• The relative value of any given currency/economy normally reacts to changes in underlying fundamental factors over a prolonged period of time, even years. Changes in productivity, inflation, wages agreements, industrial structure, governmental fiscal and monetary policies, environmental pressures, etc, etc, do not reverse on one data release. Of course, there are rare events such as that by the SNB that can change a situation in an instant, but that is very rare (and totally untradeable since we are not normally unaware of it beforehand).

For these reasons (and others) serious trading based on fundamental analysis can only realistically be on a long term basis. Short term trading based on so-called “fundamentals” is actually just trading reaction to individual news events. This is really gambling rather that any kind of serious analytical analysis of future direction.


Two charts illustrating the comments of Traderjohnsblog, tommor, and Manxx

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Obviously analysis are helpful. And I wanted to say any sort of analysis fundamental or technical if it is done properly then it will definitely helpful for forex trading. But the news from financial or trading website, I don’t think it works. Because this sort of news are controlled with different things. But with own or from trader fundamental analysis it will help you to understand the rises of particular currencies or fall.

Often fundamentals “drive” price and the techs exercise “control” on that drive - and in the short term.

Most recent example is Eur/Usd yesterday, price broke last week’s high early Europe - then continued up.

One could argue that this is keeping with the long term trend driven by fundamentals and that TA rules apply on the break.

Then again a speech given by Jens Weidmann re ECB QE and bullish Euro in tone happened to coincide with the break, a FA follower would argue that the speech was the ‘driver’ and the techs the controller.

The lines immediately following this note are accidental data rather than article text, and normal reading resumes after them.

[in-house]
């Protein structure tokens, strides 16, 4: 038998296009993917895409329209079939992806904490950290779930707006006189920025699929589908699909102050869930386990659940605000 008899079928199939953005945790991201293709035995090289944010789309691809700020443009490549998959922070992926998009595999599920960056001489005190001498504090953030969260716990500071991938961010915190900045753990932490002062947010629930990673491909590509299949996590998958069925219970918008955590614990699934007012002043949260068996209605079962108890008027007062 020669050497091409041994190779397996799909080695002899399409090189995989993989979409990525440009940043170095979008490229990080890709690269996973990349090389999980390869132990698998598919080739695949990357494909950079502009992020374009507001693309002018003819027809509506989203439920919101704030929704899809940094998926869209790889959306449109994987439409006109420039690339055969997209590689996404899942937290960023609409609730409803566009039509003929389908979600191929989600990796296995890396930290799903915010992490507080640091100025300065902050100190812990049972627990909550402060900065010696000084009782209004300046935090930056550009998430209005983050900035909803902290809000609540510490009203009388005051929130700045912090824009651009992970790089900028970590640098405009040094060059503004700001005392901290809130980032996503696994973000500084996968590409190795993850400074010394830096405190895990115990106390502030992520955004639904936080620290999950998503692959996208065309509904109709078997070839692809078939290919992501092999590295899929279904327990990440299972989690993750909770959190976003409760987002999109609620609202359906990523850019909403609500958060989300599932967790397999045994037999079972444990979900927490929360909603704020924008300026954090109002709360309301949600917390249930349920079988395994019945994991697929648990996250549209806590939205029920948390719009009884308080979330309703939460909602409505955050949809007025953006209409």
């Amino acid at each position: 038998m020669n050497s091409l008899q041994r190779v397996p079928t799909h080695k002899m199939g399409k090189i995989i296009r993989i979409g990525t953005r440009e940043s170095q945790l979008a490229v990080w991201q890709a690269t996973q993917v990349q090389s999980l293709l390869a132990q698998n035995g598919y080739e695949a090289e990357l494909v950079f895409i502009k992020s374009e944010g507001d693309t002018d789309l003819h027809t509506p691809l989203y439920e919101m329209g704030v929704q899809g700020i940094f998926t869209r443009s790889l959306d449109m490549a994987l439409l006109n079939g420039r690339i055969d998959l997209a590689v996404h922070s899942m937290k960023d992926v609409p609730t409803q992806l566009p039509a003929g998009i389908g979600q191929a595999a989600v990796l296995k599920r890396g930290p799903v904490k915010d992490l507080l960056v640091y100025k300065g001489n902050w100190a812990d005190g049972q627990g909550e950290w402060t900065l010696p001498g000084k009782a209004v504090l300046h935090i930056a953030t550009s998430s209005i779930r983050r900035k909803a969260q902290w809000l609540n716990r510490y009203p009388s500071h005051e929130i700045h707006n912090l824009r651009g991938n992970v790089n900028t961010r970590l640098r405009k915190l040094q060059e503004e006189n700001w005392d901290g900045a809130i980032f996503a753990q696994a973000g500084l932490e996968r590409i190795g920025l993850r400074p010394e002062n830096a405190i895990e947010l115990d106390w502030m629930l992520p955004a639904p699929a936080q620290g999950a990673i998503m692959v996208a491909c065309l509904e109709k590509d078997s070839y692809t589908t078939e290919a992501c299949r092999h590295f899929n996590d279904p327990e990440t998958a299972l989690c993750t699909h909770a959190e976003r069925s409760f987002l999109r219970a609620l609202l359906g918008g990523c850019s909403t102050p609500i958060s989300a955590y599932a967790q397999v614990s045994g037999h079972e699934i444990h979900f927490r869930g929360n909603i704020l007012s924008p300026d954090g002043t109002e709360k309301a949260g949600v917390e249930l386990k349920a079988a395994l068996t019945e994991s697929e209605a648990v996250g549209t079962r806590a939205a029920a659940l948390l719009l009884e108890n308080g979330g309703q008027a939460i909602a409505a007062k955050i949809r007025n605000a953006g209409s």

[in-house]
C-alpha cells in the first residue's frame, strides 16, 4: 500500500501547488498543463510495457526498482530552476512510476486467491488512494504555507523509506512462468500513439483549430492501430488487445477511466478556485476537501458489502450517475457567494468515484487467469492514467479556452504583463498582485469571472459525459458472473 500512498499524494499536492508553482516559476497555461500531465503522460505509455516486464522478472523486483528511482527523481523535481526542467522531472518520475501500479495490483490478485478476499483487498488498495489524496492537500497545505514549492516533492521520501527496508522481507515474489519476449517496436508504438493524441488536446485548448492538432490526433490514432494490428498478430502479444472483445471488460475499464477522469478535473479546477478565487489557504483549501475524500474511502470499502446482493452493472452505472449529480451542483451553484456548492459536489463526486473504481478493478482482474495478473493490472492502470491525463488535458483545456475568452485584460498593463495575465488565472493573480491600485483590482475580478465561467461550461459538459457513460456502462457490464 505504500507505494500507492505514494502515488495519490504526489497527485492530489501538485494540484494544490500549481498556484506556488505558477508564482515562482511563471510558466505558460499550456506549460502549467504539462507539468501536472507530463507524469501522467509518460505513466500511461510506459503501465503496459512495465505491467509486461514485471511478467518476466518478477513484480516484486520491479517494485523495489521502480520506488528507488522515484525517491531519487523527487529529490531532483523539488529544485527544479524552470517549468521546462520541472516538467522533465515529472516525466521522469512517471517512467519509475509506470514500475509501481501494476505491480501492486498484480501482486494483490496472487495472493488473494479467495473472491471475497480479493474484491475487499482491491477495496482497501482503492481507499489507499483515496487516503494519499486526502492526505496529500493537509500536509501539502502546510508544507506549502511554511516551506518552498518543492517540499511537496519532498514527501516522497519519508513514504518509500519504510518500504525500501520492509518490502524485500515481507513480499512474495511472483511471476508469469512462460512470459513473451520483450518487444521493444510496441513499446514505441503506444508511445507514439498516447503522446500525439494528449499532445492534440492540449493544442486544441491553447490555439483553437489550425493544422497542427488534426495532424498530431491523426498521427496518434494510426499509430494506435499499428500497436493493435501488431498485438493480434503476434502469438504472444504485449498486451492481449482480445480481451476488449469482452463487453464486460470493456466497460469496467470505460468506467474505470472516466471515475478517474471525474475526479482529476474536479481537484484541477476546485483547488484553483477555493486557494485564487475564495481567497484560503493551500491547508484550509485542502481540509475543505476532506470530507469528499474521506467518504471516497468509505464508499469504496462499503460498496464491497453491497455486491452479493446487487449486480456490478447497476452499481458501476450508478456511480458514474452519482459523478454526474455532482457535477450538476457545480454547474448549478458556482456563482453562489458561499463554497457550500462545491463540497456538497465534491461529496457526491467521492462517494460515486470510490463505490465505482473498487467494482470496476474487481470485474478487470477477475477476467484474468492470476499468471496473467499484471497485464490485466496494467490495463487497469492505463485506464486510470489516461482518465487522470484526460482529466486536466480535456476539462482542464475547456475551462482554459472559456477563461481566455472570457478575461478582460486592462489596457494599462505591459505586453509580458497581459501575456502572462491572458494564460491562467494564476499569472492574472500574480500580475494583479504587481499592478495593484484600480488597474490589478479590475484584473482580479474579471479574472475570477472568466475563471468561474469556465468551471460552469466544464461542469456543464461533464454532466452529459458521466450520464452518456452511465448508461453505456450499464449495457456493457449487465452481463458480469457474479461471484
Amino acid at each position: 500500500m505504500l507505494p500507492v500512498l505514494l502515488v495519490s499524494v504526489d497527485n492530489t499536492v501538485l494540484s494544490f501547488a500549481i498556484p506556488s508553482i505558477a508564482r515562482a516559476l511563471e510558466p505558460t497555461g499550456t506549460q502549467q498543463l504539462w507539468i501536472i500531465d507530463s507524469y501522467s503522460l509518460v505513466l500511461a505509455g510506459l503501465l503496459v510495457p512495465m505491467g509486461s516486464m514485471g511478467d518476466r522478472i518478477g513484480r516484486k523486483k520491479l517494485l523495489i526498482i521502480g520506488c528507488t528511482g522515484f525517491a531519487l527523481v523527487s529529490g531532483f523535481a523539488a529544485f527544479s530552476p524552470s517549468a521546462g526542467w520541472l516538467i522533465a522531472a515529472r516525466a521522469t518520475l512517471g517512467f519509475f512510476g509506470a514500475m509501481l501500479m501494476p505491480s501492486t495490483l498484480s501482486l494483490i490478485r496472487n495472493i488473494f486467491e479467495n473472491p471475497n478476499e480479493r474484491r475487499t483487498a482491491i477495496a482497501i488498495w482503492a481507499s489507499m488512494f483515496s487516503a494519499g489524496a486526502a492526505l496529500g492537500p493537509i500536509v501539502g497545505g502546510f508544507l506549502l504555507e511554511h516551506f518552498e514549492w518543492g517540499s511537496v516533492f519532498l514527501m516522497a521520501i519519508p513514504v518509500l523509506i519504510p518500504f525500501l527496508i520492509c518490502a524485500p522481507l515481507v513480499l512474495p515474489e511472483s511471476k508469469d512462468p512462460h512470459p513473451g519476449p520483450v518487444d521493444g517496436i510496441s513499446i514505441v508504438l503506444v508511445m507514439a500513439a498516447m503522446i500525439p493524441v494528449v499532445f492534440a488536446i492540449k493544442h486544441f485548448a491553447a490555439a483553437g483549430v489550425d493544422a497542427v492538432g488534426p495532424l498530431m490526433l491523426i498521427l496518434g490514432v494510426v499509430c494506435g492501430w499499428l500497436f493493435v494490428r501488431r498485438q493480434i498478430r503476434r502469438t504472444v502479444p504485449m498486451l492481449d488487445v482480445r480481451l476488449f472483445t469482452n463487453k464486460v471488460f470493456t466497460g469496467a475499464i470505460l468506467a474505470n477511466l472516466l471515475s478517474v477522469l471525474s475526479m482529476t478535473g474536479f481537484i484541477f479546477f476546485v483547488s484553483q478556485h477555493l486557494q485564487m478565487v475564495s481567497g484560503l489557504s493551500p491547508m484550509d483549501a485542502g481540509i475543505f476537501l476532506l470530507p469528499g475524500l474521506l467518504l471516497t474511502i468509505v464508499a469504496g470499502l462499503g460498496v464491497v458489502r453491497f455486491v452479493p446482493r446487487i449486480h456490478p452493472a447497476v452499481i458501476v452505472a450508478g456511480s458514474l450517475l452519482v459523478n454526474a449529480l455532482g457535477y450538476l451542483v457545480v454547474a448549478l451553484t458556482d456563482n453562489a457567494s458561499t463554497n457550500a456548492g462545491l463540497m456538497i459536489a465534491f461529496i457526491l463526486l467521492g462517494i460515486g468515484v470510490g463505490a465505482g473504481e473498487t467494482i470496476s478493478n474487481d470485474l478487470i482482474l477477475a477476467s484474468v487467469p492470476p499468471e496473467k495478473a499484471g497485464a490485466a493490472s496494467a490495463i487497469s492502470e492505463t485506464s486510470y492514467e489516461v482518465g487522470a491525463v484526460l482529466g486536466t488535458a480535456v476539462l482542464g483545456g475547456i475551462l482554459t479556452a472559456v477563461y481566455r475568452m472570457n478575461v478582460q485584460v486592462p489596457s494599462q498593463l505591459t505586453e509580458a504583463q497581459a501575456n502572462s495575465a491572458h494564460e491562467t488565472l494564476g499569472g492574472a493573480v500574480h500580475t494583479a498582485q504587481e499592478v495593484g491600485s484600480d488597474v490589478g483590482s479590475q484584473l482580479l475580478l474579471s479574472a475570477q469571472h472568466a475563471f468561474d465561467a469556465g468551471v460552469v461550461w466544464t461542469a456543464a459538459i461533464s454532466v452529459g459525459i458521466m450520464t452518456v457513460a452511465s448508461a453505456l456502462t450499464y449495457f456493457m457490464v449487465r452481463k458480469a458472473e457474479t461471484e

Nicely put! :slight_smile:

The difficulty is also in identifying which fundamental factors are currently predominent in driving prices. These factors are not just the economic conditions in a currency’s home nation. They are manyfold and often even contrary in their impact on a currency. The obvious example is the USD which is a global currency and not just a USA domestic currency.

The USD value may be simultaneously affected by a miriad of different forces often pulling in opposite directions. Some examples might be current Fed/Govt policies, changing volumes of global commerce priced in dollars, investment portfolio movements of funds into/out of commodities, Int’l companies creating/moving production units around the globe chasing after cheaper labour cost, decisions on whether or not to repatriate profits, etc, etc.

Although these fundamental activities are what drive the price, the problem is exacerbated by the fact that no one can possibly know what is the net effect of all these various factors at the present time or in the future or with respect to factors affecting other currencies. We can only analyse the recent and not-so-recent past and extrapolate into the future.

FA and TA are both looking at the same thing: Price - where it is, where it was, and where it might be going next. But the difference is that the fundamentals collectively drive the price movements whereas technical analysis simply watches the cumulative impact of all the fundamentals.

A currency pair is a bit like the big motorways that ring many big cities. They are filled with traffic going in both directions. No one knows all the individual (fundamental) reasons why each and every vehicle is there at any one time or why it is going in a particular direction but there are factors such as rush hour that can be identified as collectively significant and predictable in their impact. On the other hand, technical analysis is more like just watching, monitoring and measuring the motorway traffic flows through CCTV and deriving conclusions when traffic flows are most dense and in which directions - without actually needing to know why (although knowing that is a big benefit).